Museveni’s philosophy

However in his lamentations, diagnosis seems to be Museveni’s strength and execution his weakness as seen from his usual mantra of development bottlenecks which he shares with other African leaders. In 2016, the 25th Summit of the Heads of State and Government participating in the African Peer Review Mechanism, endorsed a discussion paper presented by President Museveni on Africa’s bottlenecks.

Titled ‘The 11 Bottlenecks facing Africa’ he listed them as ideological disorientation, interference with the private sector, underdeveloped infrastructure, Weak States especially the army, police, Fragmented Markets, Market Access, Lack of Industrialisation and low value addition, Under-development of Human Resources (lack of education and poor health), The under development of Agriculture, The under-development of services sector (banking, insurance, tourism, etc.), The attack on Democracy and Governance, Non-responsive Civil Service.

The bottlenecks are issues that Museveni had addressed for over thirty years and some his pet subject of industrialisation, he outlined what he always says in Uganda. “…we are still struggling with the value addition for coffee. The coffee bean from Uganda has been exported to United Kingdom at US $1 per kilogram for the last 100 years. The price of the coffee bean has recently moved to US $3 per kilogram in the international market” he told his fellow heads of state at the summit in Nairobi.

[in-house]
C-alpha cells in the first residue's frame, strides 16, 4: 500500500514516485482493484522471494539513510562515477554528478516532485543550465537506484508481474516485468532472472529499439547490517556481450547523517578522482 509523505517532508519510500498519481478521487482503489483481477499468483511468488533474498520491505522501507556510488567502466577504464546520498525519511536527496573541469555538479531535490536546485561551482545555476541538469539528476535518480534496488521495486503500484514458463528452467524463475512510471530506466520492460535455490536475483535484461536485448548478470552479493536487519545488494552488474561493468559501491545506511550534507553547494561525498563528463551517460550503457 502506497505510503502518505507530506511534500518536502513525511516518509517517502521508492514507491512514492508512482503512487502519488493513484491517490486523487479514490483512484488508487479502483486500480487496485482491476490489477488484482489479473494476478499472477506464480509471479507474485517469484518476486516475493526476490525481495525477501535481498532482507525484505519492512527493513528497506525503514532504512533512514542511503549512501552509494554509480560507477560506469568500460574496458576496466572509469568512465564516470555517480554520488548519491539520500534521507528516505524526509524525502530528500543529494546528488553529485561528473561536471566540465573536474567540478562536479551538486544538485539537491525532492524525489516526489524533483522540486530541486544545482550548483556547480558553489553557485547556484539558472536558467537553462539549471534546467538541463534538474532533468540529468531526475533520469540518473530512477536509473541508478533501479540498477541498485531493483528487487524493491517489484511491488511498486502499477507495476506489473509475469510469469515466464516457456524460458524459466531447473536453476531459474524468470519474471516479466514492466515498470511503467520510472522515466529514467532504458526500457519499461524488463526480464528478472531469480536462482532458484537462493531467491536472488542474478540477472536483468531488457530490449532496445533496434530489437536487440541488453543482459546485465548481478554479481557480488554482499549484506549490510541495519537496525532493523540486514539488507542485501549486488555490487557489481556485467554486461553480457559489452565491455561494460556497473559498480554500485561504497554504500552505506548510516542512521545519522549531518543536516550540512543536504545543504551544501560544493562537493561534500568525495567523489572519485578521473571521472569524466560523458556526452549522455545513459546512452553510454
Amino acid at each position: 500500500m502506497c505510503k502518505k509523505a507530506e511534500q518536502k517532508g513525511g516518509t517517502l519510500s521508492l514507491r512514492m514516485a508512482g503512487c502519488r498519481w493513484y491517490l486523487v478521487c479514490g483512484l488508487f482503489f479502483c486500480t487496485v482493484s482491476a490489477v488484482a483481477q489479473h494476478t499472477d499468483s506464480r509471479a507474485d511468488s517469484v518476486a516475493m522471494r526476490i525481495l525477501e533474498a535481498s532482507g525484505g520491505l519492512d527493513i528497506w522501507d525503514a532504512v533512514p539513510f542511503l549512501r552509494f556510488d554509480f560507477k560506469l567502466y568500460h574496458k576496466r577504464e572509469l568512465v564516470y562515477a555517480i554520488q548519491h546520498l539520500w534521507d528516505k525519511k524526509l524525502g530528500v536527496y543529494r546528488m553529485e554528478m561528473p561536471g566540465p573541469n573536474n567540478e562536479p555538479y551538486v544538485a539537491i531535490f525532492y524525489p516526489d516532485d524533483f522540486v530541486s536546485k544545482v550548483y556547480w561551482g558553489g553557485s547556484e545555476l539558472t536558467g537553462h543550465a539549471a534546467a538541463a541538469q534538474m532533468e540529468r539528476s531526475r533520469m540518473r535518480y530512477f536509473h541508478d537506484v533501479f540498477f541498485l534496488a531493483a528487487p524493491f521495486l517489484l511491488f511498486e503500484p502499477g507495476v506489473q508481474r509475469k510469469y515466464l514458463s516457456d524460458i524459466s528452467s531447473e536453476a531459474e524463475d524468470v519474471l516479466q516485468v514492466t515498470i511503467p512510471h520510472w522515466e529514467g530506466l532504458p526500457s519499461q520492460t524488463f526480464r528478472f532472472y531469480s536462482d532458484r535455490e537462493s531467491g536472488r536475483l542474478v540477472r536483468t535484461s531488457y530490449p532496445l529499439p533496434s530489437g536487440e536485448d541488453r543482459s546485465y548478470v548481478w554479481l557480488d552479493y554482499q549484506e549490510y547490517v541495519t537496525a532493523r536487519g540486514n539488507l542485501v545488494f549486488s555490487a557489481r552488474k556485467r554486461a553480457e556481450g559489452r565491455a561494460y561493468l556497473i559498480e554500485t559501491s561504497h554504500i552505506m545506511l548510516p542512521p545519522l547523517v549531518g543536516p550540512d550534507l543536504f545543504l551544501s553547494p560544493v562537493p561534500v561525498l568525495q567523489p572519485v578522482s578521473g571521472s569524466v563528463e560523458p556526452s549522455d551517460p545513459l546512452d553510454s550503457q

“Yet, when this coffee is processed in the United Kingdom it is resold to us at US $15 per kilogram. This means for the last 100 years we have been donating 14 dollars per kilogram to United Kingdom. In addition, we are creating jobs in their country for their people in the coffee processing chain. We are working hard on reversing this trend to ensure that our people get access to employment in this coffee value chain.”